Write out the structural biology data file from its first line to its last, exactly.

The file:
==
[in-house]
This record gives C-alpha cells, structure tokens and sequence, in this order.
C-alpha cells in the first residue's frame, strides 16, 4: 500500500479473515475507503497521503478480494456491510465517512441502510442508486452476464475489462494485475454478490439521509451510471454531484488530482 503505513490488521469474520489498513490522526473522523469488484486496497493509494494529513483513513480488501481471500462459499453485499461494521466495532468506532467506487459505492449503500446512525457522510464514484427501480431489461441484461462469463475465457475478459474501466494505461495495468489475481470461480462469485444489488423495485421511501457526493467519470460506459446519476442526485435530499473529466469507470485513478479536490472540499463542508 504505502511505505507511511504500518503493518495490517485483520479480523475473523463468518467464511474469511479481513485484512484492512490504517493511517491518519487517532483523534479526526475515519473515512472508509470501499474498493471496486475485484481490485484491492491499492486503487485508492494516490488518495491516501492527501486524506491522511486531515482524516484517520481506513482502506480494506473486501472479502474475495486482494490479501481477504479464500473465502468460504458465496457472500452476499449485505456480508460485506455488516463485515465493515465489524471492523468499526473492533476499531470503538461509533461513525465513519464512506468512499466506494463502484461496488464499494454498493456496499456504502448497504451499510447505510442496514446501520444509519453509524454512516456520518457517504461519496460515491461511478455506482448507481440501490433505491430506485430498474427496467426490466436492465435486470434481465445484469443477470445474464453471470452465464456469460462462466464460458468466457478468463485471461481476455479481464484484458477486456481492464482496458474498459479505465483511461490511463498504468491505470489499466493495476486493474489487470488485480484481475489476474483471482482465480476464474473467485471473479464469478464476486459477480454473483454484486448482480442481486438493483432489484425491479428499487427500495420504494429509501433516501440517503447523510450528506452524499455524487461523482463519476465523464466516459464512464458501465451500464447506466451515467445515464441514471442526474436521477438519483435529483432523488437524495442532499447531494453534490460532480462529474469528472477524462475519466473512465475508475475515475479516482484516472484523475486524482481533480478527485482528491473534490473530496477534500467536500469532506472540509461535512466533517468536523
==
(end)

[in-house]
This record gives C-alpha cells, structure tokens and sequence, in this order.
C-alpha cells in the first residue's frame, strides 16, 4: 500500500479473515475507503497521503478480494456491510465517512441502510442508486452476464475489462494485475454478490439521509451510471454531484488530482 503505513490488521469474520489498513490522526473522523469488484486496497493509494494529513483513513480488501481471500462459499453485499461494521466495532468506532467506487459505492449503500446512525457522510464514484427501480431489461441484461462469463475465457475478459474501466494505461495495468489475481470461480462469485444489488423495485421511501457526493467519470460506459446519476442526485435530499473529466469507470485513478479536490472540499463542508 504505502511505505507511511504500518503493518495490517485483520479480523475473523463468518467464511474469511479481513485484512484492512490504517493511517491518519487517532483523534479526526475515519473515512472508509470501499474498493471496486475485484481490485484491492491499492486503487485508492494516490488518495491516501492527501486524506491522511486531515482524516484517520481506513482502506480494506473486501472479502474475495486482494490479501481477504479464500473465502468460504458465496457472500452476499449485505456480508460485506455488516463485515465493515465489524471492523468499526473492533476499531470503538461509533461513525465513519464512506468512499466506494463502484461496488464499494454498493456496499456504502448497504451499510447505510442496514446501520444509519453509524454512516456520518457517504461519496460515491461511478455506482448507481440501490433505491430506485430498474427496467426490466436492465435486470434481465445484469443477470445474464453471470452465464456469460462462466464460458468466457478468463485471461481476455479481464484484458477486456481492464482496458474498459479505465483511461490511463498504468491505470489499466493495476486493474489487470488485480484481475489476474483471482482465480476464474473467485471473479464469478464476486459477480454473483454484486448482480442481486438493483432489484425491479428499487427500495420504494429509501433516501440517503447523510450528506452524499455524487461523482463519476465523464466516459464512464458501465451500464447506466451515467445515464441514471442526474436521477438519483435529483432523488437524495442532499447531494453534490460532480462529474469528472477524462475519466473512465475508475475515475479516482484516472484523475486524482481533480478527485482528491473534490473530496477534500467536500469532506472540509461535512466533517468536523